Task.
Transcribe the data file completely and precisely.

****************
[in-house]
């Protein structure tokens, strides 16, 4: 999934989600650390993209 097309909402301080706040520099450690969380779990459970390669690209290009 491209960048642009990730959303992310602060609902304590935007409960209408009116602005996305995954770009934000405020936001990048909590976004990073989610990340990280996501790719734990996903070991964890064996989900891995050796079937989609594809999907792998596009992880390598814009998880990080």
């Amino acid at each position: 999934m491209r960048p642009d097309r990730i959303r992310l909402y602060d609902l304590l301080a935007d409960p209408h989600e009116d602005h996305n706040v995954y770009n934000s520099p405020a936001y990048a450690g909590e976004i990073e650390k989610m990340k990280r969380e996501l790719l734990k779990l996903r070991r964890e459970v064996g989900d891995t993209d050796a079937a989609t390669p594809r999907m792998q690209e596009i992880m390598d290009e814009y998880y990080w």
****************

[in-house]
């Protein structure tokens, strides 16, 4: 999934989600650390993209 097309909402301080706040520099450690969380779990459970390669690209290009 491209960048642009990730959303992310602060609902304590935007409960209408009116602005996305995954770009934000405020936001990048909590976004990073989610990340990280996501790719734990996903070991964890064996989900891995050796079937989609594809999907792998596009992880390598814009998880990080």
């Amino acid at each position: 999934m491209r960048p642009d097309r990730i959303r992310l909402y602060d609902l304590l301080a935007d409960p209408h989600e009116d602005h996305n706040v995954y770009n934000s520099p405020a936001y990048a450690g909590e976004i990073e650390k989610m990340k990280r969380e996501l790719l734990k779990l996903r070991r964890e459970v064996g989900d891995t993209d050796a079937a989609t390669p594809r999907m792998q690209e596009i992880m390598d290009e814009y998880y990080w």